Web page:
If you’ve followed local soccer the past four years or so, you’ve surely heard that NASL is on the brink of adding a team somewhere in Southern California. It has been rumored to have been on the cusp of being announced more than once, and there have been at least four different rounds of rumors about the league expanding to the region in that span.
Let’s add another one to the pile, albeit possibly the most credible one yet. Kevin Baxter of the Los Angeles Times reported on Wednesday that Peter Wilt, the man who helped launch the Chicago Fire to great success and followed that up with a successful launch more recently of Indy Eleven in the NASL, is “working with two groups to study the feasibility of placing expansion teams in Southern California.”
The locations being mooted are in Orange County and San Diego, with Baxter reporting that the teams could take the field as soon as the summer of 2017.
“We’re looking at a business plan,” Wilt said in the story. “No decisions have been made.”
So this is not a done deal, a story sourced anonymously that claims a major announcement is next week. And in fact, that’s a major distinction compared to past rumors of NASL expansion in the area. Not only is Wilt quite possibly the most credible man to launch pro soccer teams in the country right now, but the report makes it clear it’s being explored, not that it’s imminent.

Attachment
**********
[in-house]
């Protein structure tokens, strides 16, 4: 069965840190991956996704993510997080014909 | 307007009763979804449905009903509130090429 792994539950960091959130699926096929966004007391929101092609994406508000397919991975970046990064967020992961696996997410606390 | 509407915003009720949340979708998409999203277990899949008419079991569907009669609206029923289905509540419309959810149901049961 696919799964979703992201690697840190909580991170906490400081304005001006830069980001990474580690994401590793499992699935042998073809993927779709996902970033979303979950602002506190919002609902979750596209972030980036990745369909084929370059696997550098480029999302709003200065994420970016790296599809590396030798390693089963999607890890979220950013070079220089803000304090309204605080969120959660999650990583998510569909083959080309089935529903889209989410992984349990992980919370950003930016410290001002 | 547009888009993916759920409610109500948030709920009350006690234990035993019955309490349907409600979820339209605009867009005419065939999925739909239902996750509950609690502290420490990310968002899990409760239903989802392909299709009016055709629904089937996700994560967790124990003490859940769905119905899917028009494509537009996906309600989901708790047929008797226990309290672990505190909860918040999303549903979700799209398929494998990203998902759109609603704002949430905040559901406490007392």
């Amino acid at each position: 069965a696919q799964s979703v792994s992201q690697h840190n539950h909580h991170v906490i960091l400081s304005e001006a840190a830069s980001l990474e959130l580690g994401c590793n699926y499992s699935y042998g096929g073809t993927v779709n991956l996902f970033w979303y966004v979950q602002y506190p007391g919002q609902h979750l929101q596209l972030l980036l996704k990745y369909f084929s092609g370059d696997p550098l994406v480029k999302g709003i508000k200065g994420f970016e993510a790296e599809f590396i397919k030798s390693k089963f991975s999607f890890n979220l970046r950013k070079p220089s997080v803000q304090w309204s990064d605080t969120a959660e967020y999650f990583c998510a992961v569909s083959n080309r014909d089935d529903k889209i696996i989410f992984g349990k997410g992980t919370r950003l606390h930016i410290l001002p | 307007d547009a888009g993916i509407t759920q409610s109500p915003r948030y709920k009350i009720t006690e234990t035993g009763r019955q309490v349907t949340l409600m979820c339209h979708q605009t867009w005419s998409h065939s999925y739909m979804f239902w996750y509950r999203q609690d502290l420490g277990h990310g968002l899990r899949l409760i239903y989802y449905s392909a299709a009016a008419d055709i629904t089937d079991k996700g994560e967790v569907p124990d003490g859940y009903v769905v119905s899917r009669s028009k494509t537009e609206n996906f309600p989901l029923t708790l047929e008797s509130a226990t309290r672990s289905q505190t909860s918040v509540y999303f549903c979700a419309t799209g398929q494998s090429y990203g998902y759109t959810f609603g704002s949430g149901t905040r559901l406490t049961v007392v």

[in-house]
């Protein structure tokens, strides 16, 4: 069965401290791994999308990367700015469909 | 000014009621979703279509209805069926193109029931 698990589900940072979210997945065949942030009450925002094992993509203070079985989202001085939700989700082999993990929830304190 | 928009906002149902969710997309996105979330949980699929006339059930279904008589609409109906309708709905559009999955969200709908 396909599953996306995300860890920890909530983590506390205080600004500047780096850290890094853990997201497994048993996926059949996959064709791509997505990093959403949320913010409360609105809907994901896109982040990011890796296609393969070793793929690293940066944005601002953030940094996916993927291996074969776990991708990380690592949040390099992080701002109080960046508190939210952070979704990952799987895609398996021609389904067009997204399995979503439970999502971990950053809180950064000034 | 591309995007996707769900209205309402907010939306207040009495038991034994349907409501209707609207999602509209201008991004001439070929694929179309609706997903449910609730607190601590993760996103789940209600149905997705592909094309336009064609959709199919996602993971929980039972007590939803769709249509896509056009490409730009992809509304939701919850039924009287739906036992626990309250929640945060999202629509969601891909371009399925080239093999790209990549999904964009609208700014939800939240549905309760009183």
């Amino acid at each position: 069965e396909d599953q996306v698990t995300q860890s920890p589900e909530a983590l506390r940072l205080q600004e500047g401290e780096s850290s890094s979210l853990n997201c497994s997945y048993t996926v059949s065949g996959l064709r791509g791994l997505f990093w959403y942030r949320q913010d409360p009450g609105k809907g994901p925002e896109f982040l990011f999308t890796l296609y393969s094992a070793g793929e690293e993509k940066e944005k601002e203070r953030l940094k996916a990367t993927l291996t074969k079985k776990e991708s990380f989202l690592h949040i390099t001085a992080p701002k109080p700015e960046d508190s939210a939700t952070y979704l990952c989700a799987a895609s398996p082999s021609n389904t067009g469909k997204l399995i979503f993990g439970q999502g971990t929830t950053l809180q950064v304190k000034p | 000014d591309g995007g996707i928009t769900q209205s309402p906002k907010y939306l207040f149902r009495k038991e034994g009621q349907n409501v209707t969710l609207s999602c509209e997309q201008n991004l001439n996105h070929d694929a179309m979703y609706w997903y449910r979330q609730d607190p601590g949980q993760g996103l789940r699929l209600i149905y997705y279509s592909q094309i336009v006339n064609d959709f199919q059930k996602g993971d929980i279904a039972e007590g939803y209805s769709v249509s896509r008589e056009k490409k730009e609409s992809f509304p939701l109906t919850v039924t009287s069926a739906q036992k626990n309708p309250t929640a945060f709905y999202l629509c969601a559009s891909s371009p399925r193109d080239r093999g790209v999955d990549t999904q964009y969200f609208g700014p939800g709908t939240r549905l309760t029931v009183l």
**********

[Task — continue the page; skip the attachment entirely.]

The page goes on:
Of course, there are two massive caveats to this whole report. One is whether NASL will survive in the short-term future. At the very least, the league is in disarray, with one team moving to MLS (Minnesota United), two to USL (Tampa Bay Rowdies and Ottawa Fury) and three rumored to have effectively folded this offseason with no official word (Rayo OKC, Ft. Lauderdale Strikers, New York Cosmos). After reports earlier this month that the NASL was definitely folding, there have been no announcements to corroborate that from the league, although they have also remained silent regarding the many reports.
The other caveat, if NASL plays in 2017, is how realistic a team can launch by July. The example of Los Angeles Football Club in taking three and a half years to launch is an extreme, no doubt, but doing all of the infrastructure, marketing and on-field launching in seven months seems unrealistic. Even if some of that work has been done, it’s still a remarkably short time to get the enterprise off the ground.
So as always, we’ll see. Given Wilt’s public comments, this is definitely something to track. But there are many hurdles to get over before anyone starts to gear up for a new pro team in San Diego and/or Orange County in the near future.
What do you think? Leave a comment below!